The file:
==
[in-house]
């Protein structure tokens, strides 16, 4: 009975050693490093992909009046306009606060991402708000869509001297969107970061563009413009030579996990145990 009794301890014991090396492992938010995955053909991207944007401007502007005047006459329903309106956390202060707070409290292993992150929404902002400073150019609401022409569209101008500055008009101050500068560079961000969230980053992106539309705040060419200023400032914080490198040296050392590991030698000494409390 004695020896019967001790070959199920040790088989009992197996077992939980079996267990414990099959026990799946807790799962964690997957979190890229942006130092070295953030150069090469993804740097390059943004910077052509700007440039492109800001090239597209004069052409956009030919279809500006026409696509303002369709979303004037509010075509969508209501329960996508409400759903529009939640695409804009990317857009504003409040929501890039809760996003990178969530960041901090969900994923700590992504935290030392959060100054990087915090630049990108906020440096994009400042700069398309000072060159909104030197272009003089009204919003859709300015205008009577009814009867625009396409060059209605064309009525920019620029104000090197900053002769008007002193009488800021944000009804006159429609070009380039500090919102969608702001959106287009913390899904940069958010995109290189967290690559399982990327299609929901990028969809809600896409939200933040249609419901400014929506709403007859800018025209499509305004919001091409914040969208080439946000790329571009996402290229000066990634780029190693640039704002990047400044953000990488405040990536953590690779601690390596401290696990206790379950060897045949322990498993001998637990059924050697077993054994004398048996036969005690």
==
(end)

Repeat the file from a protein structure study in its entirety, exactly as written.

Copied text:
[in-house]
């Protein structure tokens, strides 16, 4: 009975050693490093992909009046306009606060991402708000869509001297969107970061563009413009030579996990145990 009794301890014991090396492992938010995955053909991207944007401007502007005047006459329903309106956390202060707070409290292993992150929404902002400073150019609401022409569209101008500055008009101050500068560079961000969230980053992106539309705040060419200023400032914080490198040296050392590991030698000494409390 004695020896019967001790070959199920040790088989009992197996077992939980079996267990414990099959026990799946807790799962964690997957979190890229942006130092070295953030150069090469993804740097390059943004910077052509700007440039492109800001090239597209004069052409956009030919279809500006026409696509303002369709979303004037509010075509969508209501329960996508409400759903529009939640695409804009990317857009504003409040929501890039809760996003990178969530960041901090969900994923700590992504935290030392959060100054990087915090630049990108906020440096994009400042700069398309000072060159909104030197272009003089009204919003859709300015205008009577009814009867625009396409060059209605064309009525920019620029104000090197900053002769008007002193009488800021944000009804006159429609070009380039500090919102969608702001959106287009913390899904940069958010995109290189967290690559399982990327299609929901990028969809809600896409939200933040249609419901400014929506709403007859800018025209499509305004919001091409914040969208080439946000790329571009996402290229000066990634780029190693640039704002990047400044953000990488405040990536953590690779601690390596401290696990206790379950060897045949322990498993001998637990059924050697077993054994004398048996036969005690």